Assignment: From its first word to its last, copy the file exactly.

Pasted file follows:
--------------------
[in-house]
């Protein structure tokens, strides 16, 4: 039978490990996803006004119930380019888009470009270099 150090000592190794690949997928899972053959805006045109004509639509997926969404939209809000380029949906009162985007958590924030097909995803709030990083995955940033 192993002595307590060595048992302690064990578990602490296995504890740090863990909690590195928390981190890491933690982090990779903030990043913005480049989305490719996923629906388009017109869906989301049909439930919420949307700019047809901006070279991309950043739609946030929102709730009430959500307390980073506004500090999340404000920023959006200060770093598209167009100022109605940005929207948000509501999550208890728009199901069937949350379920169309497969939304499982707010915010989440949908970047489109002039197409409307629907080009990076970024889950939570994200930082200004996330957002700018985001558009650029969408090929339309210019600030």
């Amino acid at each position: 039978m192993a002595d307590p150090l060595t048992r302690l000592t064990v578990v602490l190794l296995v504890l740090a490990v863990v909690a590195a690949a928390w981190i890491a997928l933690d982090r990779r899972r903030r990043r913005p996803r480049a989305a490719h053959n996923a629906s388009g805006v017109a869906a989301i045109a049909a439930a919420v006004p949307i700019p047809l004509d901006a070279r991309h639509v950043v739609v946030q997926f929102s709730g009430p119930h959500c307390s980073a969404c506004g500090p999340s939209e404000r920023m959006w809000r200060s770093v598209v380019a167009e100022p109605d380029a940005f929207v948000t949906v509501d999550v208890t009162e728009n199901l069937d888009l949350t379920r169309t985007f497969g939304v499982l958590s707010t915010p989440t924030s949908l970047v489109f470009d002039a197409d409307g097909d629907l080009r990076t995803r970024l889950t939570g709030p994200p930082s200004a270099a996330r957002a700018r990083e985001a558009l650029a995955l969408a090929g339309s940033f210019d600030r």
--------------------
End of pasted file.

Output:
[in-house]
């Protein structure tokens, strides 16, 4: 039978490990996803006004119930380019888009470009270099 150090000592190794690949997928899972053959805006045109004509639509997926969404939209809000380029949906009162985007958590924030097909995803709030990083995955940033 192993002595307590060595048992302690064990578990602490296995504890740090863990909690590195928390981190890491933690982090990779903030990043913005480049989305490719996923629906388009017109869906989301049909439930919420949307700019047809901006070279991309950043739609946030929102709730009430959500307390980073506004500090999340404000920023959006200060770093598209167009100022109605940005929207948000509501999550208890728009199901069937949350379920169309497969939304499982707010915010989440949908970047489109002039197409409307629907080009990076970024889950939570994200930082200004996330957002700018985001558009650029969408090929339309210019600030």
């Amino acid at each position: 039978m192993a002595d307590p150090l060595t048992r302690l000592t064990v578990v602490l190794l296995v504890l740090a490990v863990v909690a590195a690949a928390w981190i890491a997928l933690d982090r990779r899972r903030r990043r913005p996803r480049a989305a490719h053959n996923a629906s388009g805006v017109a869906a989301i045109a049909a439930a919420v006004p949307i700019p047809l004509d901006a070279r991309h639509v950043v739609v946030q997926f929102s709730g009430p119930h959500c307390s980073a969404c506004g500090p999340s939209e404000r920023m959006w809000r200060s770093v598209v380019a167009e100022p109605d380029a940005f929207v948000t949906v509501d999550v208890t009162e728009n199901l069937d888009l949350t379920r169309t985007f497969g939304v499982l958590s707010t915010p989440t924030s949908l970047v489109f470009d002039a197409d409307g097909d629907l080009r990076t995803r970024l889950t939570g709030p994200p930082s200004a270099a996330r957002a700018r990083e985001a558009l650029a995955l969408a090929g339309s940033f210019d600030r």